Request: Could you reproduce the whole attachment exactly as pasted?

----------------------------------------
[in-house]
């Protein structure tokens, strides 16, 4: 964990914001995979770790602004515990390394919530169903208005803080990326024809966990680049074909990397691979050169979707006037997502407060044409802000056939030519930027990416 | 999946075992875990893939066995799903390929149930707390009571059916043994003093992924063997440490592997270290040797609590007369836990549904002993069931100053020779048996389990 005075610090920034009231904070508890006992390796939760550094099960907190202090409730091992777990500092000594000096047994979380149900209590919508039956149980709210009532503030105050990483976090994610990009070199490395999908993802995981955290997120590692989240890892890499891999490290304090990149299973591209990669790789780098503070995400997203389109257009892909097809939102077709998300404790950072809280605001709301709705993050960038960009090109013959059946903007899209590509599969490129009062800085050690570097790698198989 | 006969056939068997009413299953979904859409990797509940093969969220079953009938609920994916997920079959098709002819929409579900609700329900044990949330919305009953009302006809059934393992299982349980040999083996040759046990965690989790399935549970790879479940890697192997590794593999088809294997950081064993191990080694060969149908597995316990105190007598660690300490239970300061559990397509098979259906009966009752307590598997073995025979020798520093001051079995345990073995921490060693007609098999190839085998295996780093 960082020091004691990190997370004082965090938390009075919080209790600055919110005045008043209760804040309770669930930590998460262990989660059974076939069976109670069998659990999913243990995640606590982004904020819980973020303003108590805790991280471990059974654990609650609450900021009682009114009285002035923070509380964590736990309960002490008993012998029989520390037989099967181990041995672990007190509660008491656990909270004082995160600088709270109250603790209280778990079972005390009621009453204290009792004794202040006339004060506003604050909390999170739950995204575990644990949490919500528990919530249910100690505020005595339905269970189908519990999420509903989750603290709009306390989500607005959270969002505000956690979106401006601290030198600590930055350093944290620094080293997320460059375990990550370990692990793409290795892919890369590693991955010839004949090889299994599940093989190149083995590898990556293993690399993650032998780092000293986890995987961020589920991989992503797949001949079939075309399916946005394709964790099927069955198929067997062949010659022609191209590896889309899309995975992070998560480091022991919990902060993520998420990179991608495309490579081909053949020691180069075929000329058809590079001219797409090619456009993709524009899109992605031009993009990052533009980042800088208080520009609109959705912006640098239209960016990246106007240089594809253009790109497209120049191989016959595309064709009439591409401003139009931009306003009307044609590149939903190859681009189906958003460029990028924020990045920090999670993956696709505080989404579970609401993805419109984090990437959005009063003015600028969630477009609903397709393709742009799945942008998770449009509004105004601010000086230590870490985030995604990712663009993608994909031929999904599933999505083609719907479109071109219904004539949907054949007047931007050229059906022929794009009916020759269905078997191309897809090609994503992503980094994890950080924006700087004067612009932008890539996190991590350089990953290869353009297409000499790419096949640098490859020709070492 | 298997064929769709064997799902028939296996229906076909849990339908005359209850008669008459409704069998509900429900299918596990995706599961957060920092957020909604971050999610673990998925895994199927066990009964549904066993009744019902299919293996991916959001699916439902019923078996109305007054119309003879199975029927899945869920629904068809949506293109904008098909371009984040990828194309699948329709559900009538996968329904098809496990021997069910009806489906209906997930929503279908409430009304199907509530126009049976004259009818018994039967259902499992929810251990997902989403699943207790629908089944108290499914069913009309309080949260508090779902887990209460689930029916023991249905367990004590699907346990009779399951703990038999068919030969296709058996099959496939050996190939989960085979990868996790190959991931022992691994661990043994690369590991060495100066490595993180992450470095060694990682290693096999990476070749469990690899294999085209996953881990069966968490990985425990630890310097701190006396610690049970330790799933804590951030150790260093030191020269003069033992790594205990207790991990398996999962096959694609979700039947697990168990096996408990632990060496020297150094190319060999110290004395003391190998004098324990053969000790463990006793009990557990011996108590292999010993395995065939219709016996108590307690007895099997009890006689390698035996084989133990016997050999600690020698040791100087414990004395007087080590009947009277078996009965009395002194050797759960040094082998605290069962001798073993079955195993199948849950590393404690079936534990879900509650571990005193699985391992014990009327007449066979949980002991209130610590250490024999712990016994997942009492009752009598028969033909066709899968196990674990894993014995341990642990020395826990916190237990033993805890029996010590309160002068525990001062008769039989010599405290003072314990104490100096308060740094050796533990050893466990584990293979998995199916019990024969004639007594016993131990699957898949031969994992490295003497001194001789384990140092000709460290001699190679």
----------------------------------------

[in-house]
């Protein structure tokens, strides 16, 4: 964990914001995979770790602004515990390394919530169903208005803080990326024809966990680049074909990397691979050169979707006037997502407060044409802000056939030519930027990416 | 999946075992875990893939066995799903390929149930707390009571059916043994003093992924063997440490592997270290040797609590007369836990549904002993069931100053020779048996389990 005075610090920034009231904070508890006992390796939760550094099960907190202090409730091992777990500092000594000096047994979380149900209590919508039956149980709210009532503030105050990483976090994610990009070199490395999908993802995981955290997120590692989240890892890499891999490290304090990149299973591209990669790789780098503070995400997203389109257009892909097809939102077709998300404790950072809280605001709301709705993050960038960009090109013959059946903007899209590509599969490129009062800085050690570097790698198989 | 006969056939068997009413299953979904859409990797509940093969969220079953009938609920994916997920079959098709002819929409579900609700329900044990949330919305009953009302006809059934393992299982349980040999083996040759046990965690989790399935549970790879479940890697192997590794593999088809294997950081064993191990080694060969149908597995316990105190007598660690300490239970300061559990397509098979259906009966009752307590598997073995025979020798520093001051079995345990073995921490060693007609098999190839085998295996780093 960082020091004691990190997370004082965090938390009075919080209790600055919110005045008043209760804040309770669930930590998460262990989660059974076939069976109670069998659990999913243990995640606590982004904020819980973020303003108590805790991280471990059974654990609650609450900021009682009114009285002035923070509380964590736990309960002490008993012998029989520390037989099967181990041995672990007190509660008491656990909270004082995160600088709270109250603790209280778990079972005390009621009453204290009792004794202040006339004060506003604050909390999170739950995204575990644990949490919500528990919530249910100690505020005595339905269970189908519990999420509903989750603290709009306390989500607005959270969002505000956690979106401006601290030198600590930055350093944290620094080293997320460059375990990550370990692990793409290795892919890369590693991955010839004949090889299994599940093989190149083995590898990556293993690399993650032998780092000293986890995987961020589920991989992503797949001949079939075309399916946005394709964790099927069955198929067997062949010659022609191209590896889309899309995975992070998560480091022991919990902060993520998420990179991608495309490579081909053949020691180069075929000329058809590079001219797409090619456009993709524009899109992605031009993009990052533009980042800088208080520009609109959705912006640098239209960016990246106007240089594809253009790109497209120049191989016959595309064709009439591409401003139009931009306003009307044609590149939903190859681009189906958003460029990028924020990045920090999670993956696709505080989404579970609401993805419109984090990437959005009063003015600028969630477009609903397709393709742009799945942008998770449009509004105004601010000086230590870490985030995604990712663009993608994909031929999904599933999505083609719907479109071109219904004539949907054949007047931007050229059906022929794009009916020759269905078997191309897809090609994503992503980094994890950080924006700087004067612009932008890539996190991590350089990953290869353009297409000499790419096949640098490859020709070492 | 298997064929769709064997799902028939296996229906076909849990339908005359209850008669008459409704069998509900429900299918596990995706599961957060920092957020909604971050999610673990998925895994199927066990009964549904066993009744019902299919293996991916959001699916439902019923078996109305007054119309003879199975029927899945869920629904068809949506293109904008098909371009984040990828194309699948329709559900009538996968329904098809496990021997069910009806489906209906997930929503279908409430009304199907509530126009049976004259009818018994039967259902499992929810251990997902989403699943207790629908089944108290499914069913009309309080949260508090779902887990209460689930029916023991249905367990004590699907346990009779399951703990038999068919030969296709058996099959496939050996190939989960085979990868996790190959991931022992691994661990043994690369590991060495100066490595993180992450470095060694990682290693096999990476070749469990690899294999085209996953881990069966968490990985425990630890310097701190006396610690049970330790799933804590951030150790260093030191020269003069033992790594205990207790991990398996999962096959694609979700039947697990168990096996408990632990060496020297150094190319060999110290004395003391190998004098324990053969000790463990006793009990557990011996108590292999010993395995065939219709016996108590307690007895099997009890006689390698035996084989133990016997050999600690020698040791100087414990004395007087080590009947009277078996009965009395002194050797759960040094082998605290069962001798073993079955195993199948849950590393404690079936534990879900509650571990005193699985391992014990009327007449066979949980002991209130610590250490024999712990016994997942009492009752009598028969033909066709899968196990674990894993014995341990642990020395826990916190237990033993805890029996010590309160002068525990001062008769039989010599405290003072314990104490100096308060740094050796533990050893466990584990293979998995199916019990024969004639007594016993131990699957898949031969994992490295003497001194001789384990140092000709460290001699190679």